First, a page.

Wednesday, 15 April 2015

Tupe: When are employees assigned to a service?



The EAT in London Borough of Hillingdon v Gormanley 12 November 2014 has affirmed that the key authority on the definition of assignment remains the CJEU decision in Botzen v Rotterdamsche Droogdok Maatschappij BV [1985] ICR 519. This ruling requires consideration of the contractual duties of employees and their role in the organisational framework of the putative transferor.

At para. 66 we are also reminded of when the EAT may make a costs order against a party:


66.               The Employment Appeal Tribunal Rules 1993 (as amended) provide:
“34A(2A) If the Appeal Tribunal allows an appeal, in full or in part, it may make a costs order against the respondent specifying the respondent pay to the appellant an amount no greater than any fee paid by the appellant under a notice issued by the Lord Chancellor”


Langstaff P gave guidance on the application of Rule 34A(2A) in Look Ahead Housing v Chetty UKEAT/0037/14.  At paragraph 53 he held:
“For the benefit of other cases which may follow, it seems to me that in a case in which an appeal is brought which is entirely rejected, there is no basis for any payment by the successful party to the Appellant.  Where there is an appeal which is partly successful, all will depend upon the particular facts.  The Rule does not permit the payment of the actual costs of litigation, apart from fees, from one party to another.  What the court centrally has to assess is whether it was necessary to incur the expense in order to bring the appeal – this includes asking whether the appeal, as in the present case, could have been avoided by the Appellant taking reasonable steps, or was made more likely to proceed by the behaviour of the Respondent to it; it should then recognise the fact, if it be the case, that an appeal has largely failed or for that matter largely succeed in deciding, in its discretion, exercised reasonably, whether it should award the full extent of the payment made by way of fees, or whether it should moderate that amount to a reasonable extent.  A reasonable extent includes making no award at all, though in circumstances in which an appeal has been partly successful this would have to be carefully justified and is likely to be rare.”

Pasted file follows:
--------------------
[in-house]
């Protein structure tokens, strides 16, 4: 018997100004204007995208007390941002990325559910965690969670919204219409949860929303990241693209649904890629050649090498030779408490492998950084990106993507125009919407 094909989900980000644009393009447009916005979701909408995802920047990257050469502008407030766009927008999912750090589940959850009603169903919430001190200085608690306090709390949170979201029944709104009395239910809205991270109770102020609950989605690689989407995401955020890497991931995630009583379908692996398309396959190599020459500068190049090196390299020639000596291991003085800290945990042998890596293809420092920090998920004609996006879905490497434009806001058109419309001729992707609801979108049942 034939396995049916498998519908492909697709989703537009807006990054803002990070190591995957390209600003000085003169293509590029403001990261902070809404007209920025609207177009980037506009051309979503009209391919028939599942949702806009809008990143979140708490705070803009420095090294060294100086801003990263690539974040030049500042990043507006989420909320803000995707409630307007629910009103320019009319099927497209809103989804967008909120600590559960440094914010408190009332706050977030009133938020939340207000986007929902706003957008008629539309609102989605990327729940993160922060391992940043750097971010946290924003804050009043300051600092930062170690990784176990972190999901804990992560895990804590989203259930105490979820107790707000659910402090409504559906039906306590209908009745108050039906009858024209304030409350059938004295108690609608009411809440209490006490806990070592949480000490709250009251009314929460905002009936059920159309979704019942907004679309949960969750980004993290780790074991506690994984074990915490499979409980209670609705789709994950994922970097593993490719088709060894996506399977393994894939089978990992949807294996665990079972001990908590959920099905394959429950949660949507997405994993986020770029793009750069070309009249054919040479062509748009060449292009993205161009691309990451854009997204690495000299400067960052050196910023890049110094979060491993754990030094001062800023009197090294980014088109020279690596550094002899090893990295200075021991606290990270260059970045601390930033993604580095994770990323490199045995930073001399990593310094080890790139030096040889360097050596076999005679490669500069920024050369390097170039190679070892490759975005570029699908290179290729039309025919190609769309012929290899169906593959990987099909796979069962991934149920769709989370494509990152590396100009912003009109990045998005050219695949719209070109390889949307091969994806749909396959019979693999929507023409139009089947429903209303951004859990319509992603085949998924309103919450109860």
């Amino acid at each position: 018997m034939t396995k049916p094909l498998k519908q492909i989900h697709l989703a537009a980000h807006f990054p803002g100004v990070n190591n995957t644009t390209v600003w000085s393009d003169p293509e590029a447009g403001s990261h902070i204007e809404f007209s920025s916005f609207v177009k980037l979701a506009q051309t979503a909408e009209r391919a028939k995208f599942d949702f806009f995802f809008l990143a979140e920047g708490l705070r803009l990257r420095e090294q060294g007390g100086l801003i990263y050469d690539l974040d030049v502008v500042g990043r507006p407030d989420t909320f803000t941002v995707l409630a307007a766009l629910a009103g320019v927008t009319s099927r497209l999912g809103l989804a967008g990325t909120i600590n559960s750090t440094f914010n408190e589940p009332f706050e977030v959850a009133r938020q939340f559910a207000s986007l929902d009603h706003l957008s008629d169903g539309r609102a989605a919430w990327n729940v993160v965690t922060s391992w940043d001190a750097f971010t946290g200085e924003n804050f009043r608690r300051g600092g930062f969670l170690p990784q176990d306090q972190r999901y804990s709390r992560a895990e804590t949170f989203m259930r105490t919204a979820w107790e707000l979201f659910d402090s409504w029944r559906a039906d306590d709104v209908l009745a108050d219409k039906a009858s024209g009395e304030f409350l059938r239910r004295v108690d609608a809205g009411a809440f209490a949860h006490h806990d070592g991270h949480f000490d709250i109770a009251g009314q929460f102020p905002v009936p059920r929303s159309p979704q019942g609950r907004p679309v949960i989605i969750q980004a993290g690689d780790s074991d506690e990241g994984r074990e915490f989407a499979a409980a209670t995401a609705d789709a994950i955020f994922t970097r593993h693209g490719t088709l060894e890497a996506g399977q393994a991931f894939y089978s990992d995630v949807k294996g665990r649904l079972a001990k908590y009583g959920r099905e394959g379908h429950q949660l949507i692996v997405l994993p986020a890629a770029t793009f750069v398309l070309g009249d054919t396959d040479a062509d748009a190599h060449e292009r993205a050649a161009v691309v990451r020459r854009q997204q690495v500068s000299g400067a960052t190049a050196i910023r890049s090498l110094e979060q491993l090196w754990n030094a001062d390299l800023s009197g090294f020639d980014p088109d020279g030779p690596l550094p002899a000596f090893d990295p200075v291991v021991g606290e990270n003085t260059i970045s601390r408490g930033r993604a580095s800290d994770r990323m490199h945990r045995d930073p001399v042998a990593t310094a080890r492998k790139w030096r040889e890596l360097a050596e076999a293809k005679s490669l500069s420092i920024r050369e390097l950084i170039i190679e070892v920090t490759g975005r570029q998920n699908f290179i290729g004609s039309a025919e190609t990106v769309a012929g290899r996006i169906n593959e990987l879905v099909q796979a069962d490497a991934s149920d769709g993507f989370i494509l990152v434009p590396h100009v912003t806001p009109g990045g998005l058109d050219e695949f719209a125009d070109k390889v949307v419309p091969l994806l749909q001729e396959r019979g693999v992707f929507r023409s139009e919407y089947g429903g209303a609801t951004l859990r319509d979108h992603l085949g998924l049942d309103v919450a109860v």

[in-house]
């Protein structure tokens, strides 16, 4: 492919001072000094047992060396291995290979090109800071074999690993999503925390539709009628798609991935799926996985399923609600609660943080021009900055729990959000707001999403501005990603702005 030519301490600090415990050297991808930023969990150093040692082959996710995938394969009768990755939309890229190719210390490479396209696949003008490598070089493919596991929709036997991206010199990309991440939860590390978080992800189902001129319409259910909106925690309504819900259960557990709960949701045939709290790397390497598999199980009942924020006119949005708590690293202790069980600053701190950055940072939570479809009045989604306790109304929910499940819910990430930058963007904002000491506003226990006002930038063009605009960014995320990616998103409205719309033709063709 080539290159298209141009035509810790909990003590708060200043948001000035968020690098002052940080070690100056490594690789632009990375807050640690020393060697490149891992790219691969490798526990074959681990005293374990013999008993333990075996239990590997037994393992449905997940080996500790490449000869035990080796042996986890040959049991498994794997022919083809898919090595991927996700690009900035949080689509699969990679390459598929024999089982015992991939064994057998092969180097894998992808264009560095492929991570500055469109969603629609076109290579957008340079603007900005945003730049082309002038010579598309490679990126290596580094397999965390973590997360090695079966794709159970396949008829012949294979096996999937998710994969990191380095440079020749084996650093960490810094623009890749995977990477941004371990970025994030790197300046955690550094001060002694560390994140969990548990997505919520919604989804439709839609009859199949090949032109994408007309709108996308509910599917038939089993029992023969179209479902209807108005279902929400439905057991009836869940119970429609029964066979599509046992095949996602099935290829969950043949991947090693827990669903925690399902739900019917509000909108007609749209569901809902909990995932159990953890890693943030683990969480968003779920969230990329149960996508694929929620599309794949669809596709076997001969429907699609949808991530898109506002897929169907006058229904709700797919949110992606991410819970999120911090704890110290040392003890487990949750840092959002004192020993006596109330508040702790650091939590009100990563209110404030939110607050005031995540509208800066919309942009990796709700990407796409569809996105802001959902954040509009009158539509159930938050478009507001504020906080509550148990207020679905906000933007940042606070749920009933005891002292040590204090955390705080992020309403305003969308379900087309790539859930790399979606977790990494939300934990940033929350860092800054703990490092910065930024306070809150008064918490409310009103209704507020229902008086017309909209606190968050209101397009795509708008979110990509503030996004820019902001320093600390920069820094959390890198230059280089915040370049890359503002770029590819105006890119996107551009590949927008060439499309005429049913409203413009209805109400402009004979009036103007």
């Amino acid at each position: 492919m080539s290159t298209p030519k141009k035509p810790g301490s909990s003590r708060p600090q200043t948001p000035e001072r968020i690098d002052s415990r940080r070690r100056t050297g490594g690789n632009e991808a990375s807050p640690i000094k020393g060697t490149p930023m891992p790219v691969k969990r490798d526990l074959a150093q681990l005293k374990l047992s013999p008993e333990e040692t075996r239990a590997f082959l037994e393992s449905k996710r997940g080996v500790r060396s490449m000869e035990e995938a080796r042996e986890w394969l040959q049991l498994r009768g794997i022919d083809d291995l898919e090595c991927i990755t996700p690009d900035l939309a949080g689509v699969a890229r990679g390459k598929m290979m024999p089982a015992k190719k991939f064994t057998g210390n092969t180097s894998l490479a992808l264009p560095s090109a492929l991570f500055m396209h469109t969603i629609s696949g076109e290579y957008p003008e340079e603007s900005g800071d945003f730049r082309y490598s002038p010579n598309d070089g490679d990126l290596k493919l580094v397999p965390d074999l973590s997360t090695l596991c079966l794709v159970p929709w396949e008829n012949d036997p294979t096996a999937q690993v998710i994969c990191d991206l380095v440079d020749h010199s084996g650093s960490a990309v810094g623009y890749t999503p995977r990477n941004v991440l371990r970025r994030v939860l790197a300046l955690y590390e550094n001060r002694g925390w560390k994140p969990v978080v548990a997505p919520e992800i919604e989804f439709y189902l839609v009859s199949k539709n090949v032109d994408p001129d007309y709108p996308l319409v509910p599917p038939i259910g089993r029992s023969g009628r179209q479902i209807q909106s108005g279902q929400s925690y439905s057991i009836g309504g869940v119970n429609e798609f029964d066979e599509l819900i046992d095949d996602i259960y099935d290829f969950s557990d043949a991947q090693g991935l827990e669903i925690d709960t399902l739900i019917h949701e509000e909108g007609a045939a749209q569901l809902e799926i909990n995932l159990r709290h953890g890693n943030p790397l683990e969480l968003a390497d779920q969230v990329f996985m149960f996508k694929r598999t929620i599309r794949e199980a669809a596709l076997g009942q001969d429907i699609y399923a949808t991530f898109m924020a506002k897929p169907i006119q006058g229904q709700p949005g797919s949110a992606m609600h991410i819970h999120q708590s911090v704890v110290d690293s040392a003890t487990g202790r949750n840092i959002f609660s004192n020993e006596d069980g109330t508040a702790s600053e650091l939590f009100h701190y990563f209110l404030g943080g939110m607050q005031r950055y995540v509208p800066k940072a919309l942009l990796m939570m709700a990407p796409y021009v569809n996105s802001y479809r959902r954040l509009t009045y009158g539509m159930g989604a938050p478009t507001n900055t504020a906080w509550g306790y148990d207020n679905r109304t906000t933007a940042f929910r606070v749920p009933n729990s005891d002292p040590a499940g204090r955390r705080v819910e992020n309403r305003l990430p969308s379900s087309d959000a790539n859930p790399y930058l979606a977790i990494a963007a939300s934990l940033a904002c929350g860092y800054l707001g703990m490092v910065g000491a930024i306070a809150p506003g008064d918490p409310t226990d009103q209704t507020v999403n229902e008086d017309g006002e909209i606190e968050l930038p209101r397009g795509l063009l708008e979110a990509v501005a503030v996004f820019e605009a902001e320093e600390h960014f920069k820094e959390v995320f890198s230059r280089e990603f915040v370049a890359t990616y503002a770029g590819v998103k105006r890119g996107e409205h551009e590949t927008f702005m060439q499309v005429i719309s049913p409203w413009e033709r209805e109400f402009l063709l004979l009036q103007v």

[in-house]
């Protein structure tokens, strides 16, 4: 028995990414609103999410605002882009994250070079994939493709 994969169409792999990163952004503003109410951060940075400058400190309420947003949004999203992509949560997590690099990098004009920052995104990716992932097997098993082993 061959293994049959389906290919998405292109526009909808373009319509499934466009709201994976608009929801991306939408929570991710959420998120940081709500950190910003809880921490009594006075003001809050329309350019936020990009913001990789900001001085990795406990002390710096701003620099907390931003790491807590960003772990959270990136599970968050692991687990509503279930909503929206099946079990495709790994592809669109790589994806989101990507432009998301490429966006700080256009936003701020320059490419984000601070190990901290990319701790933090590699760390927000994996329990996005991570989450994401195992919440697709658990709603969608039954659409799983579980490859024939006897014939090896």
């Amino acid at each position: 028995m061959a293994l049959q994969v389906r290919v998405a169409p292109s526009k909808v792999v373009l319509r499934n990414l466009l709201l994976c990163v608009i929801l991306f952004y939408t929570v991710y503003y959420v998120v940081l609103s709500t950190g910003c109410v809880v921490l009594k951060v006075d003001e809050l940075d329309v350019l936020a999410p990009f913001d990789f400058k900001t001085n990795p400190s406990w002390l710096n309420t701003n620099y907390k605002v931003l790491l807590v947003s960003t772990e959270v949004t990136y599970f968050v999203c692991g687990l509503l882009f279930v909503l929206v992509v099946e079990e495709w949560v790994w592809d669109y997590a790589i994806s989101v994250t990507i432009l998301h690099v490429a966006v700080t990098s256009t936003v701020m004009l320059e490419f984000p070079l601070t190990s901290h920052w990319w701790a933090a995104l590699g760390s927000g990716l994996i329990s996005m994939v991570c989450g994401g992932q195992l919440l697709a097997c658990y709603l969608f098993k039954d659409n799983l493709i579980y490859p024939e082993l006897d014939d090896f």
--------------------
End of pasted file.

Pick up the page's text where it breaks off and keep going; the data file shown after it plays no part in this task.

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Tuesday, 14 April 2015

At last some guidance on 'public interest' in whistleblowing cases

Recently the Government decreed that whistleblowing complaints have to satisfy yet another technical test in that the protected disclosure must be of a nature to be 'in the public interest' before 'liftoff'. Most of us have been feeling in the dark as to what this could mean but finally the EAT has lobbed us a few pearls of wisdom in the case of Chestertons v Nurmohamed Appeal No. UKEAT/0335/14/DM
The crux of the matter determined by the EAT can be found in para. 36 'The sole purpose of the amendment to section 43B(1) of the 1996 Act by section 17 of the 2013 Act was to reverse the effect of Parkins v Sodexho Ltd'.

The appeal before Mr Justice Supperstone concerned the meaning of the words “in the public interest” inserted into section 43B(1) of the Employment Rights Act 1996 by section17 of the Enterprise and Regulatory Reform Act 2013.

The nature of the protected disclosure involved a large group of staff rather than the general public.

The Respondent was Director of the Mayfair office of the First Appellant, a well-known firm of estate agents.  He made three alleged protected disclosures, two to the Area Director for the Central London area and one to the Second Appellant, the First Appellant’s Director of Human Relations.  The Respondent stated that he believed the First Appellant was deliberately misstating £2-3million of actual costs and liabilities through the entire office and department network which affected the earnings of 100 senior managers, including himself.

The Employment Tribunal concluded that the disclosures were made in the reasonable belief of the Respondent that they were in the interest of 100 senior managers, and that that is a sufficient group of the public to amount to be a matter in the public interest.  The decision of the Tribunal was that the Respondent was unfairly dismissed and automatically unfairly dismissed by the First Appellant and that the First and Second Appellants subjected him to detriments on the grounds that he had made protected disclosures.